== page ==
URINE CULTURES

Effective Date: 
Wed, 08/07/2013
Reviewed: 
Tue, 01/10/2017
Revised: 
Tue, 01/10/2017
Policy: 

Purpose and Scope:

Urinary tract infections (UTI) are one of the most commonly encountered acute infectious diseases. Most UTIs occur as a result of bacteria ascending the urethra and entering the urinary bladder.
Urine specimens for culture are collected when the following syndromes are suspected:
cystitis, pyelonephritis, asymptomatic bacteriuria, and less commonly acute prostatitis, pyelonephric abscess, and urosepsis.
Among the bacteria most commonly isolated from patients with acute uncomplicated cystitis are Escherichia coli, Klebsiella species, and other Enterobacteriaceae and Staphylococcus saprophyticus.
Group B Streptococcus are markers of colonization in pregnant women.

Principle of the method:

Urine cultures are evaluated with consideration given to factors such as colony count, type and number of organisms growing, type of specimen and the clinical condition of the patient.

Procedure: 

Setup Procedure:

1. Bring BAP/MAC plates and a CHROME plate  to room temperature.
2. Ensure urine is well mixed and uncentrifuged.
3. Hold plastic 1 uL calibrated loop vertically and immerse it just below the surface of the urine.  Ensure that urine completely fills the loop.
4. Spread the loopful of urine first on the BAP. Streak plate using the Quantitative method as in the diagram below.
5. Redip the loop in the urine and spread on the EMB. Streak plate using the Semi-Quantitative method as in the diagram below.

6.  Dip the loop once again and streak a labeled quadrant of the Chrome plate for ID..

 7. Incubate aerobically at 35°C

Negative Culture Examination

Examine cultures that have been incubated overnight.
If there is no visible growth at 24 hours, send a final report“No growth ”.

Positive Culture Examination

Cultures with growth:

Count the colonies on the BAP/MAC plate and multiply by the appropriate dilution factor in SI units.
• One colony equals 1,000 col/ml with the 0.001 ml loop (blue). (1000 x 103CFU/L)
• One colony equals 100 col/ml with the 0.01 ml loop (yellow). (100 x 103 CFU/L)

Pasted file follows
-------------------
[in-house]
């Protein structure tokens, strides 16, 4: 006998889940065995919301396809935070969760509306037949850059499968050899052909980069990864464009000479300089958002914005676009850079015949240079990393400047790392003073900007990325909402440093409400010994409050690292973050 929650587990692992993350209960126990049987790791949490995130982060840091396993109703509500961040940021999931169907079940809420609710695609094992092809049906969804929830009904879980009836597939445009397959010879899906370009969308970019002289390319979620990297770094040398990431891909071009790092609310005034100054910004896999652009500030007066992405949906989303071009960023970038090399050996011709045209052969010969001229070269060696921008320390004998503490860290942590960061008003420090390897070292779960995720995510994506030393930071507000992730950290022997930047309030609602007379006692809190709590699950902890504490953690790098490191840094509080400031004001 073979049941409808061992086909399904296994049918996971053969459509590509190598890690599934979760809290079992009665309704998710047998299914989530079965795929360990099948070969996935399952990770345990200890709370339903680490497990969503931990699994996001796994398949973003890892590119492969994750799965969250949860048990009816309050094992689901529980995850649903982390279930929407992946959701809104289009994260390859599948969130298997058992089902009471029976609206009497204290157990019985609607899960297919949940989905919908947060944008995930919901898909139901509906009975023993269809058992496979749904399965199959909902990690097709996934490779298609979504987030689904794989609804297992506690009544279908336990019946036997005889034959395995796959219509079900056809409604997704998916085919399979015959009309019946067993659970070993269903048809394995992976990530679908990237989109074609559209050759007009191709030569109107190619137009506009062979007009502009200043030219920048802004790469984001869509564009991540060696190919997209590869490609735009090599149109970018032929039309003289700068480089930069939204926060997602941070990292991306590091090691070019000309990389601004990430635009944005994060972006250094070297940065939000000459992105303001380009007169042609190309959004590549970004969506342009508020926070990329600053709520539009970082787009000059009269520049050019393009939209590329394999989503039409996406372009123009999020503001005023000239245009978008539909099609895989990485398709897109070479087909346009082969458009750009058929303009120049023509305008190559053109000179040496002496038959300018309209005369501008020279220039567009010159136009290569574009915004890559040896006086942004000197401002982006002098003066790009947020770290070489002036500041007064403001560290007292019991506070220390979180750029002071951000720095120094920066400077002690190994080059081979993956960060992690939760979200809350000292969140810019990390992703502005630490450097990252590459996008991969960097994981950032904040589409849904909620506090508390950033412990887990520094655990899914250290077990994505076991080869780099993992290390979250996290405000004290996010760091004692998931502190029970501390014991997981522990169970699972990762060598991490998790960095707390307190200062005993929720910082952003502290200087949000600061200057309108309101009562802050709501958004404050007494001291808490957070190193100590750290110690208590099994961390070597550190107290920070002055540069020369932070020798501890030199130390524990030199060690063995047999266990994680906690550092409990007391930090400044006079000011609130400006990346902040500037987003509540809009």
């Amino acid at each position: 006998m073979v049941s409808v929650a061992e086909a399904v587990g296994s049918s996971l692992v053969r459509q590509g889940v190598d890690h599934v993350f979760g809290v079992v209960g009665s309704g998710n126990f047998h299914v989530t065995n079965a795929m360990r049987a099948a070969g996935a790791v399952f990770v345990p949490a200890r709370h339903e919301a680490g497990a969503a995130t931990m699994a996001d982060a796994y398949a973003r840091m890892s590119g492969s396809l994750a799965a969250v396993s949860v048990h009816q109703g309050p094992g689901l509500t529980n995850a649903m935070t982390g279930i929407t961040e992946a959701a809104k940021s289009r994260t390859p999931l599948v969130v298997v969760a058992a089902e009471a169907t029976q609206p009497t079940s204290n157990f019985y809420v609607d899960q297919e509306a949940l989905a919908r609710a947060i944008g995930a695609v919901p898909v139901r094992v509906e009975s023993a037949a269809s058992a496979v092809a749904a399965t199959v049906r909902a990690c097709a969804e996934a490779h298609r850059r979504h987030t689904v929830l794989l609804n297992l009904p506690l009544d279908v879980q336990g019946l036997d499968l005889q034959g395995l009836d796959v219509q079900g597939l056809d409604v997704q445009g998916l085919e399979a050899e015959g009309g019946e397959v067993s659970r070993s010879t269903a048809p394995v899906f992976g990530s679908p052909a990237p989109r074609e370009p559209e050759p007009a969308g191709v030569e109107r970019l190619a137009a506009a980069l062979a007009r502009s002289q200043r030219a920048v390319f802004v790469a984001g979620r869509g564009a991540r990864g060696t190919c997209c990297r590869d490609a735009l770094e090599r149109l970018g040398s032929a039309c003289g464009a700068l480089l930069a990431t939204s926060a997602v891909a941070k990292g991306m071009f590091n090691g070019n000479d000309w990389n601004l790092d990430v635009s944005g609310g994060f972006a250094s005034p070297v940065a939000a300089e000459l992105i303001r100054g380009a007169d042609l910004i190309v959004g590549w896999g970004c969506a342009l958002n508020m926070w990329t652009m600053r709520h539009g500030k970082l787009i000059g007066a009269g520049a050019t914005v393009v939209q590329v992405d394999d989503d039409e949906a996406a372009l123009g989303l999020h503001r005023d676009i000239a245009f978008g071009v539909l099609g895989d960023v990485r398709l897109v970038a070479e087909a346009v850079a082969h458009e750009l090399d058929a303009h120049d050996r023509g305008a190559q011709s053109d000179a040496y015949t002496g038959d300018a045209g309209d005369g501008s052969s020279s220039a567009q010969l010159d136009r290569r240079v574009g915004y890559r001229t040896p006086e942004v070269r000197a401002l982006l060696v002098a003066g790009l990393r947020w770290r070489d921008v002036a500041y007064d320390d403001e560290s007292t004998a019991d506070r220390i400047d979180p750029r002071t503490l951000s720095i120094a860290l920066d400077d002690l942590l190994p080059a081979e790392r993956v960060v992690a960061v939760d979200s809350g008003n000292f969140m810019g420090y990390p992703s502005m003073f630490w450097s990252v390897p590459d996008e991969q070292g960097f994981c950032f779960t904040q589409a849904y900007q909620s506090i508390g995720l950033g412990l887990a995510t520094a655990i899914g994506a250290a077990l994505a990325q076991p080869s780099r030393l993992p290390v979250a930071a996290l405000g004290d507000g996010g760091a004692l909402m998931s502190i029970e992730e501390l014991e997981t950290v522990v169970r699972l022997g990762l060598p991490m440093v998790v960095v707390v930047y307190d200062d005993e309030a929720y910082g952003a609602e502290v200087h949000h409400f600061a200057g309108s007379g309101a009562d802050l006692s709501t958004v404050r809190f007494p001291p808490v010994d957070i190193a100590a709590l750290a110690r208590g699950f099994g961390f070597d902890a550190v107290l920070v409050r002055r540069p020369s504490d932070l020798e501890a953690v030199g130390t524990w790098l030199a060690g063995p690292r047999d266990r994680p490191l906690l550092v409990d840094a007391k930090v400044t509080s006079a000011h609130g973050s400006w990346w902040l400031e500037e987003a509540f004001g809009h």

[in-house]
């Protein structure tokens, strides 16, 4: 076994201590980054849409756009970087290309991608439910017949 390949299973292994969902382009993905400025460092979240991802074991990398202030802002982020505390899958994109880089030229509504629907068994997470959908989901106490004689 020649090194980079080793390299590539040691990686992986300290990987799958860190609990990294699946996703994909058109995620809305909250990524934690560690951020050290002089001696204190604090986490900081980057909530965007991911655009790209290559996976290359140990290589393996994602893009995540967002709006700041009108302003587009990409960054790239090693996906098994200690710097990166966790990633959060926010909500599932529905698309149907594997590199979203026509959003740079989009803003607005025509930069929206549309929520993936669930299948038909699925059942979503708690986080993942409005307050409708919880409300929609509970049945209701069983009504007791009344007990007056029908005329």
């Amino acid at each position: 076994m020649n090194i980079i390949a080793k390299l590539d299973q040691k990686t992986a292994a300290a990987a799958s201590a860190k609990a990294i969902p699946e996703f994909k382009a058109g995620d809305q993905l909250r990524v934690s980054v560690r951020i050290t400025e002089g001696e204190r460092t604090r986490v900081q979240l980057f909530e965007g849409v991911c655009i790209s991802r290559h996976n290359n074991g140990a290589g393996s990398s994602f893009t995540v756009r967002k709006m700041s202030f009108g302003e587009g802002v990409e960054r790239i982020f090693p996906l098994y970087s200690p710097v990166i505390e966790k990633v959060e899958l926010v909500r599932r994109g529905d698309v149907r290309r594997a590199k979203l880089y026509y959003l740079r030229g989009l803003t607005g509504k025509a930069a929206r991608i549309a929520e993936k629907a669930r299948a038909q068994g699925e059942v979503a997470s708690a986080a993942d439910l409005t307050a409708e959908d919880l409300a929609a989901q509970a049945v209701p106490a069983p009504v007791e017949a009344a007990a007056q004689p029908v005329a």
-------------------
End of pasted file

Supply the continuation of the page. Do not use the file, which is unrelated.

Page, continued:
Colony count is evaluated by individual isolate, not combined growth.

 Single organism:

 1000-10,000 col/ml of a pathogen Ask MD if workup needed
 >10,000 col/ml of a potential pathogen      ID and sensitivities to be performed
 >100,000 non-pathogen     (Lactobacillus,diptheroids,Strep viridans, Coag-neg Staph) No sensitivities. Report ID only.
 

 

Two organisms:

Both potential pathogens and >100,000 col/ml               ID and sens X2
 
 One potential pathogen >100,000 and predominate.     ID and sens X1, report minority 
        bug as urinary flora
 
No predominate potential pathogen (any count)   Report mixed urinary flora

 

More than two organisms:

One potential pathogen >100,000 and predominate*. ID and sens X1, report minority bugs as mixed urinary flora
 
*(predominate is > 2x other organisms)  

Organism identifications

1. If organism is suggestive of E. coli morphology (i.e.-lactose fermenter,pink colonies on CHROME) perform an indole test and, if positive, report as: “ > xxx col/ml presumptive E. coli)
2. Other oxidase negative gram negative rods may be identified using the Microgen GN ID system. See individual Microgen GN ID procedure for further instructions.
3. Oxidase positive gram negative rods should be sent to Quest on a blood agar slant for ID and sensitivities.
4. Do not routinely perform definitive identification on any yeast with growth at any quantity.  Report out, i.e. “>xxx cfu/mL Yeast.  Notify Microbiology if further ID is needed.”
5. Organisms that grow only on BAP side of plate should be tested by wet mount or gram stain to ensure correct workup algorithim is invoked.
6. Gram positive cocci that are catalase positive should be tested by StaphTex kit.

7. Coagulase negative staphylococcus should be tested for Novobiocin resistance procedure.  Any  isolate determined to be Staphylococcus saprophyticus should have the comment, “Infections respond to concentrations achieved in urine of antimicrobial agents commonly used to treat acute, uncomplicated urinary tract infections (eg.nitrofurantoin, trimethoprim+sulfamethoxazole or a fluoroquinolone”.

8. Coagulase positive (Staph aureus) should be sent to Quest on a blood agar slant for sensitivities.

9. Gram positive cocci that are coagulase negative (Streptococci) should be observed for beta hemolysis.

10. Beta hemolytic organisms can be tested with StrepQuick for Group B identification (Strep agalactiae) and Rapid Strep for Group A (Strep pyogenes).

11.  Streptococci that are Group B negative and/or Rapid Strep neg , beta hemolytic colonies can be reported as Beta Hemolytic Strep not Group A or B.

12. Non-hemolytic catalase negative GPC should be tested with StrepQuick for Enterococcus sp rule out. If PYR positive the Enterococcus should be sent to Quest on a blood agar slant for sensitivities.

13. Any organisms which are thought to be clinically significant and cannot be identified with the available methods should sent to Quest on a blood agar slant for further workup.

 

Key Points: 

Specimen Requirement:

Clean catch, midstream urine collected in plastic, non-sterile or sterile container.
Specimen should be plated within 1 hour of collection or may be refrigerated up to 24 hours.
Specimen does not need to be brought to room temp before plating.

Quality Control:

Perform Quality Control as required for each individual identification method used in evaluating and testing. See procedures for identification and susceptibility testing.

Reagents and Supplies:

BAP/MAC Bi-Plate

CHROME agar plate
Calibrated inoculating loop (disposable)
37 C Incubator

REFERENCES

Forbes, Betty; Sahm, Daniel; Weissfeld, Alice; Bailey and Scott's Diagnostic Microbiology, 10th Edition, 1998.
 

Isenberg, Henry; Essential Procedures for Clinical Microbiology, Edition 1998.